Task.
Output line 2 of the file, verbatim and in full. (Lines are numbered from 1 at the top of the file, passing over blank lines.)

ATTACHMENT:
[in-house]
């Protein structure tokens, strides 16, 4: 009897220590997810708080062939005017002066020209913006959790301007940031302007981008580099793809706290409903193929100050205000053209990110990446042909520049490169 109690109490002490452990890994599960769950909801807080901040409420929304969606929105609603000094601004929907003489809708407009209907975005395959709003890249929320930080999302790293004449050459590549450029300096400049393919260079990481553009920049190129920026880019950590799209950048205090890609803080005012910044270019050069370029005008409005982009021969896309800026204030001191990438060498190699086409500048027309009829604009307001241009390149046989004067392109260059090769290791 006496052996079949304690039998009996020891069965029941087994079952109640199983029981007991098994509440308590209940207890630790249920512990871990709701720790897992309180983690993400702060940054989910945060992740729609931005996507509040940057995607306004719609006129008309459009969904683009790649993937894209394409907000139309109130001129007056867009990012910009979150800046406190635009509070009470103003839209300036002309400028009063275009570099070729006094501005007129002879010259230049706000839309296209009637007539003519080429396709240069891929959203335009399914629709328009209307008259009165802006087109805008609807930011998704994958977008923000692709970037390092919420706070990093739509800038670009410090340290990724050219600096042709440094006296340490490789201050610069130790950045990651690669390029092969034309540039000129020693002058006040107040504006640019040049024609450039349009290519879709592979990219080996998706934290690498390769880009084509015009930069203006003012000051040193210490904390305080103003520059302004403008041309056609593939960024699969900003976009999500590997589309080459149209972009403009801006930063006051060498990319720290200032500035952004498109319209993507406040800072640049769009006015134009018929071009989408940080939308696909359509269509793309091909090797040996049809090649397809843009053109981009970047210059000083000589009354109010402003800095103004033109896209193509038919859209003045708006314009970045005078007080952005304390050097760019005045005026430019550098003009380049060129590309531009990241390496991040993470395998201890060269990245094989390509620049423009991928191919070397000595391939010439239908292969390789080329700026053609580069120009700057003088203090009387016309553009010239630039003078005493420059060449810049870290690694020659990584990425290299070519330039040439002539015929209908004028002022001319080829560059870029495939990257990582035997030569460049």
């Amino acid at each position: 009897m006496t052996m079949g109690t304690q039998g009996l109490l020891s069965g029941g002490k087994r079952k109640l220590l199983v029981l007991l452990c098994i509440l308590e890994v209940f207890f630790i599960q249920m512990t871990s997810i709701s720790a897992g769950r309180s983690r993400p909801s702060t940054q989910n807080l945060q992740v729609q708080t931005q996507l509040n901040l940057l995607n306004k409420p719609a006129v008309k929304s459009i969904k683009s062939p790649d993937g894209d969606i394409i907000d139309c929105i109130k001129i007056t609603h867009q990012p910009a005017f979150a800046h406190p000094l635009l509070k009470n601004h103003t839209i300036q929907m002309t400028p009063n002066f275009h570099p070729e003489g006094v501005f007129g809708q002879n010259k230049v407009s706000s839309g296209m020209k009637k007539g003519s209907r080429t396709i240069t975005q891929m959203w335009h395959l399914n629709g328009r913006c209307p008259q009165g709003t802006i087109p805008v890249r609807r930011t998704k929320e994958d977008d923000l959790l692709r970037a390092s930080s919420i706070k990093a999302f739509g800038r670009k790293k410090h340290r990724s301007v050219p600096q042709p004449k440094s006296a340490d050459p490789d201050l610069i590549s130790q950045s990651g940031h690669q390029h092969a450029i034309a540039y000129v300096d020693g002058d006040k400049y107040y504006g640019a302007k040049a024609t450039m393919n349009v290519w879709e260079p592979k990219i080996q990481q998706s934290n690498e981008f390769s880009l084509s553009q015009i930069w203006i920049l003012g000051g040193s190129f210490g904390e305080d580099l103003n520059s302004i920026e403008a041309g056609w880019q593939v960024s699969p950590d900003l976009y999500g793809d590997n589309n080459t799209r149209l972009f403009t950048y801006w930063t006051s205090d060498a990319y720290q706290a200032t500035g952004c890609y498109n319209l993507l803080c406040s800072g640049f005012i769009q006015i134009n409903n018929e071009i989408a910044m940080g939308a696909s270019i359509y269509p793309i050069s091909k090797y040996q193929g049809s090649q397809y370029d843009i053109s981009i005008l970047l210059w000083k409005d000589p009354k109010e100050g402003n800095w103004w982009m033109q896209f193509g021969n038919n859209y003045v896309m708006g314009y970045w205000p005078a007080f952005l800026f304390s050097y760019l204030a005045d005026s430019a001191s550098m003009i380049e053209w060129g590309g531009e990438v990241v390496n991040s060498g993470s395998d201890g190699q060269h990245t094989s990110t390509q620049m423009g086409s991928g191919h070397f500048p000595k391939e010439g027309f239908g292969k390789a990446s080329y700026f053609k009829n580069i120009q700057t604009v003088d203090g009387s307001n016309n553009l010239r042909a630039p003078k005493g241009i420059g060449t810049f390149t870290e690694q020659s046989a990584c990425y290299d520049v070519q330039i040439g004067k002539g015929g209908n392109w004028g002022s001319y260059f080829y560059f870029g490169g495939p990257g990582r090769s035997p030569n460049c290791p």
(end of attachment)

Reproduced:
């Protein structure tokens, strides 16, 4: 009897220590997810708080062939005017002066020209913006959790301007940031302007981008580099793809706290409903193929100050205000053209990110990446042909520049490169 109690109490002490452990890994599960769950909801807080901040409420929304969606929105609603000094601004929907003489809708407009209907975005395959709003890249929320930080999302790293004449050459590549450029300096400049393919260079990481553009920049190129920026880019950590799209950048205090890609803080005012910044270019050069370029005008409005982009021969896309800026204030001191990438060498190699086409500048027309009829604009307001241009390149046989004067392109260059090769290791 006496052996079949304690039998009996020891069965029941087994079952109640199983029981007991098994509440308590209940207890630790249920512990871990709701720790897992309180983690993400702060940054989910945060992740729609931005996507509040940057995607306004719609006129008309459009969904683009790649993937894209394409907000139309109130001129007056867009990012910009979150800046406190635009509070009470103003839209300036002309400028009063275009570099070729006094501005007129002879010259230049706000839309296209009637007539003519080429396709240069891929959203335009399914629709328009209307008259009165802006087109805008609807930011998704994958977008923000692709970037390092919420706070990093739509800038670009410090340290990724050219600096042709440094006296340490490789201050610069130790950045990651690669390029092969034309540039000129020693002058006040107040504006640019040049024609450039349009290519879709592979990219080996998706934290690498390769880009084509015009930069203006003012000051040193210490904390305080103003520059302004403008041309056609593939960024699969900003976009999500590997589309080459149209972009403009801006930063006051060498990319720290200032500035952004498109319209993507406040800072640049769009006015134009018929071009989408940080939308696909359509269509793309091909090797040996049809090649397809843009053109981009970047210059000083000589009354109010402003800095103004033109896209193509038919859209003045708006314009970045005078007080952005304390050097760019005045005026430019550098003009380049060129590309531009990241390496991040993470395998201890060269990245094989390509620049423009991928191919070397000595391939010439239908292969390789080329700026053609580069120009700057003088203090009387016309553009010239630039003078005493420059060449810049870290690694020659990584990425290299070519330039040439002539015929209908004028002022001319080829560059870029495939990257990582035997030569460049």